The words conciliate and conciliation are probably foreign to most people since these words are seldom
used in common conversation; but they are vital words in understanding what God has done and is
doing. Conciliate means “to win over; soothe the anger of; make friendly; placate” and “to gain by
friendly acts.” We could say that this is the first part of a peace agreement. When two parties are at war
with each other, they are enemies. If one party makes peace with the other, then that party conciliates
with the other, and there is conciliation . Thus, conciliation refers to one side of a peace deal; that is, one
party is at peace with another, but it does not follow that the other party has made peace with the one
that has made peace. There is still enmity coming forth from one party. It is as if one waves the white
flag of truce, but the other continues shooting.
For a peace deal to be of any value, it takes both parties to be at peace with each other. When both
parties have entered into peace with each other, it is called reconciliation . Thus, the word reconciliation
means that both parties are in harmony and at peace with one another. It is a mutual peace agreement.
Each party has to make peace (to be conciliated) with the other to come into a mutual peace (to be
Notice that conciliation starts with God alone: For if, being enemies, we were conciliated
[katallasso] to God through the death of His Son, much rather, being conciliated
[katallasso] , we shall be saved in His life (Romans 5:10 CV).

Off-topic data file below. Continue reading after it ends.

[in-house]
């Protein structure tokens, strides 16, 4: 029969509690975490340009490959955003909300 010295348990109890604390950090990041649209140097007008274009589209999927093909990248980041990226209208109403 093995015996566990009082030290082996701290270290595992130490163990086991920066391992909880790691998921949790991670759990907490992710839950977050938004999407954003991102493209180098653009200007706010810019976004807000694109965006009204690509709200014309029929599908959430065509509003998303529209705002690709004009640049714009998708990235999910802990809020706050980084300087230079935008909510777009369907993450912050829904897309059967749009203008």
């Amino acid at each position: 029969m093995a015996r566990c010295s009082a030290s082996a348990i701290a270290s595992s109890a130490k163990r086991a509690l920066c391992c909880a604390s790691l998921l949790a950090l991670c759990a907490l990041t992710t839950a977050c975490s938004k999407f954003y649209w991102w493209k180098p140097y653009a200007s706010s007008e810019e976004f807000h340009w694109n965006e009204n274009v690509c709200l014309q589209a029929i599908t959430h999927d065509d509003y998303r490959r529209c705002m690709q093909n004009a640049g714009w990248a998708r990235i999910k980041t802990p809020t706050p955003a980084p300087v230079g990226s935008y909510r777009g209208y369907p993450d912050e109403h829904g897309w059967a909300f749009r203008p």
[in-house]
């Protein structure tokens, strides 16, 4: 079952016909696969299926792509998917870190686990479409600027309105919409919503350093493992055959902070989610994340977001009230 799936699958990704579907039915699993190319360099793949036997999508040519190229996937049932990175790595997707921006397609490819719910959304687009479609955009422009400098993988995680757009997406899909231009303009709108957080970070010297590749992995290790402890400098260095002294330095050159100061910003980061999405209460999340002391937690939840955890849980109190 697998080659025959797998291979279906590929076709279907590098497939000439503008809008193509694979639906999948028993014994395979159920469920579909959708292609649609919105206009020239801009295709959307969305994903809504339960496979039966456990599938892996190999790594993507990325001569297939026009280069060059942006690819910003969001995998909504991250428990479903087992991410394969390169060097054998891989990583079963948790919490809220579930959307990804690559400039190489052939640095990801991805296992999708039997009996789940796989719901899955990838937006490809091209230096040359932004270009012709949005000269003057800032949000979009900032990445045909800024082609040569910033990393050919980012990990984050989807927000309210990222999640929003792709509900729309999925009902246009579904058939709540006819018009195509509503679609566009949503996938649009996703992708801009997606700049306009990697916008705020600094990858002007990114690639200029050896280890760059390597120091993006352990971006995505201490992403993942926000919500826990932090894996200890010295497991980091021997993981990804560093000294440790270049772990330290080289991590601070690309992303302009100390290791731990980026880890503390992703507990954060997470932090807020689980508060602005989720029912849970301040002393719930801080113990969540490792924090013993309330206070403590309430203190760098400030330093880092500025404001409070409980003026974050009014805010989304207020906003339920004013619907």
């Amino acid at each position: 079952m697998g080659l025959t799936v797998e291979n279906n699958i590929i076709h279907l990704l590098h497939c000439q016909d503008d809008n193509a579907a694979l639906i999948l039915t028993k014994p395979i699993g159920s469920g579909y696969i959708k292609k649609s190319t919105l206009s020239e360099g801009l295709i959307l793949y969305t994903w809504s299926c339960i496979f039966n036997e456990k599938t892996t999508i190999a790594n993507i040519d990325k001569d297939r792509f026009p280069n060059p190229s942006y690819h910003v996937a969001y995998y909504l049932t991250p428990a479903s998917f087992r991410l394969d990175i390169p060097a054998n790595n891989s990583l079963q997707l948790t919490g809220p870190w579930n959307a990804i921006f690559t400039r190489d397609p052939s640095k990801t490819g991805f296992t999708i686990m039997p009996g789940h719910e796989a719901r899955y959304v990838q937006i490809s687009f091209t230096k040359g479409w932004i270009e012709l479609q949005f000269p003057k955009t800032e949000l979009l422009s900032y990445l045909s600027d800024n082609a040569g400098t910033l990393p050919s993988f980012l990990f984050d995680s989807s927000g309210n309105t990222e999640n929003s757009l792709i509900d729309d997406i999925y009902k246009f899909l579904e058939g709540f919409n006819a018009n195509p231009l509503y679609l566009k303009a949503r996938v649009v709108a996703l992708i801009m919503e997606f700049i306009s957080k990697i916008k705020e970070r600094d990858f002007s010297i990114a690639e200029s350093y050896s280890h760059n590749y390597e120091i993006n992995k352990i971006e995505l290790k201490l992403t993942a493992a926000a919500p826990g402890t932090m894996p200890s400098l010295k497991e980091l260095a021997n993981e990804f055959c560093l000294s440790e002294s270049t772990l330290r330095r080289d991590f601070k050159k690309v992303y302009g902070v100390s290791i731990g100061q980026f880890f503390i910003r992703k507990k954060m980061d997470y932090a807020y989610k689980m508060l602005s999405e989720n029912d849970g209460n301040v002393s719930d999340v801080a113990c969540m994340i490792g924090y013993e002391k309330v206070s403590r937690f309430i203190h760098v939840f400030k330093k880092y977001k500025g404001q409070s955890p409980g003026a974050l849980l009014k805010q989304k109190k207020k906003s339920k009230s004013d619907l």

When all mankind were dead in their trespasses and sin, Christ died! This is where conciliation starts.
The peace treaty starts at the cross. Mankind was incapable of entering into a peace treaty with God.
Can you imagine what it would be like if mankind wanted to be at peace with God, but He did not want
to be at peace with mankind? It is a sad commentary on our day that many seem to project our
Heavenly Father as one who refuses to be at peace with most of mankind, as if He were an angry and
mean God bent on destroying mankind. God is love , and He demonstrates His love, for He first
loved us ! His purpose is to bring all, without exception, into His will and love.
At the cross, God was in Christ, conciliating the world to Himself, not reckoning their offenses to them.
There was enmity between God and mankind, but God has made peace with mankind at the cross of
Calvary. In other words, man is no longer God’s enemy because enmity has been removed through His
Son’s death on the cross. God Himself has waved the white flag of peace . Through Christ, the
entire world, which means all mankind, has been conciliated to God, and God is not counting our
offenses against us. Do you grasp the greatness of these words? He is not counting your offenses
against you! Consider how a paraphrased version reads: That is, that God was in Christ making
peace between the world and himself, not putting their sins to their account, and having